• Don’t forget that this calculation is based on an average single earner in the household producing £25000. Whilst I appreciate that this applies in some cases, I suspect that in many there would be two earners, in which case the calculation assumptions start to become more realistic.

  4. Thank you Christopher. I was thinking more about the cost to buy an affordable house, the selling price, but your calculation for an affordable rent is interesting. As you say, it’s difficult to imagine a brand new house being let for £360 a month anywhere in the country really.
    The words affordable housing are bandied about, particularity in the press without proper consideration given to whether anyone on a low income such as the 25K median or above, could ever really afford to buy.
    Is Rother saying that affordable housing means rental so that landlords will buy the cheaper housing and rent them out? Does Rother (is it in their power?) impose a limit of the monthly rent in their policies? If not it makes a mockery of the term.
    I think we need to examine more closely the true meaning of affordable housing for Rye.

  5. I have no problem with the principle of using this site for housing. However, the application as it stands appears to largely obliterate the wooded strip adjacent to the railway line and railway station that supports turtle doves.
    The UK population of turtle doves has declined by 98% since 1970 and was halved between 2013 and 2017.
    Turtle doves are on the RED list for endangered birds of conservation importance – that means they are of the highest conservation importance in need of urgent action and protection. Turtle doves are on the verge of extinction in the UK, with Kent and this part of East Sussex holding a large proportion of what populations remain.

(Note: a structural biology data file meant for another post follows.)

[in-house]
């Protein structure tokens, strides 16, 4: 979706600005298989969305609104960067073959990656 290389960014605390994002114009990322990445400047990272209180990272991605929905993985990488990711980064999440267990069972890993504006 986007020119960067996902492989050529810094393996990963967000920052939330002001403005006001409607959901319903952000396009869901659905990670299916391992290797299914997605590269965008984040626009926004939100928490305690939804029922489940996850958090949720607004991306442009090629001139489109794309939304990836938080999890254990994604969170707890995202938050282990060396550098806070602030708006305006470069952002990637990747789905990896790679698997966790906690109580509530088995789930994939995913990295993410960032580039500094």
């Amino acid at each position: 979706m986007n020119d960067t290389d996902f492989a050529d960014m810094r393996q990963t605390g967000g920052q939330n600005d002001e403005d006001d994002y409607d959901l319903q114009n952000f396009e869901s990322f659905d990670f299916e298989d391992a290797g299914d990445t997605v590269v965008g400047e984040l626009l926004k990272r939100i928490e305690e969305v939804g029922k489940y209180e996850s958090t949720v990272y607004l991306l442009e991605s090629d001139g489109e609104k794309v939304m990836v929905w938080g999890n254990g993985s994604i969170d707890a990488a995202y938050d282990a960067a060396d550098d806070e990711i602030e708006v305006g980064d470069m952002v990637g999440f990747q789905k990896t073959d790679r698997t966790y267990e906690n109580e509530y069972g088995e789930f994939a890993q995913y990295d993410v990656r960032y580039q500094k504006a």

The loss of suitable habitat for birds here in the UK is the greatest threat to turtle dove survival.
    Rother District Council should be ecstatic that we are still able to see and hear these beautiful, rare birds in Rye. The integrity of the habitat within the application site, proven to support turtle doves, must not be compromised in any way. For Rother to knowingly allow this to happen would be reprehensible.
    This planning application needs a completely new and thorough environmental assessment that recognises the value of the land for a critically endangered species. It needs to make clear that the wooded strip adjacent to the railway must be retained in full, protected from all disturbances and managed appropriately.

  6. The developer’s Biodiversity Report, by Greengage, submitted at a very late stage on 5 November 2019, completely failed to mention the turtle doves, which have been there for several years now.

    • Dear Ernest, I have just telephoned Greengage’s office and spoke to the person who apparently wrote the report. I asked about the turtle doves and clearly she had no idea what I was talking about it. I mentioned that Rye News had picked up the story and I wanted to know why the doves were not in the report–also mentioning that I had seen them on several occasions when at the station. She was polite but had no answers to my questions (when did you last visit? how long did the visit last? did you consult the Rye Conservation Society? Did you consult the Rye Harbour Nature Reserve?). It appears obvious from my consversation that the report submitted by Greengage is inaccurate. I asked them to keep me informed what they planned to do to correct their omission. Regards, Paul Camic

  7. The Town Council and many others argued robustly against the loss of the green corridor alongside the railway line and I was one of those who raised objections many many years ago when the first supermarket development was planned. We were supported then, and both the supermarkets involved included contingency for the protection of the area. How dare RDC now agree to its destruction? I am appalled! As for the ‘Affordable Housing’ issue, the last development at Valley Park didn’t exactly fulfill that promise with the lowest cost houses still being in the region of £275,000. However, our Neighbourhood Plan, newly adopted MUST be taken into account now and that specifies the inclusion of Affordable Housing in major developments like this one.

    • I agree, but FYI the Affordable Housing at Valley Park would have related to the Shared Ownership properties (houses and flats) managed by Orbit Housing Association which cost 50% less. It is preposterous to conclude that the proposed new development cannot provide Affordable Housing units. There is no real demand for ANY non-Affordable properties in Rye – there are several unsold currently at Valley Park.

  8. Thank you Bernardine for your pointer as far as a price for (not so) affordable housing in Valley Park.That figure of 275K will have risen by now.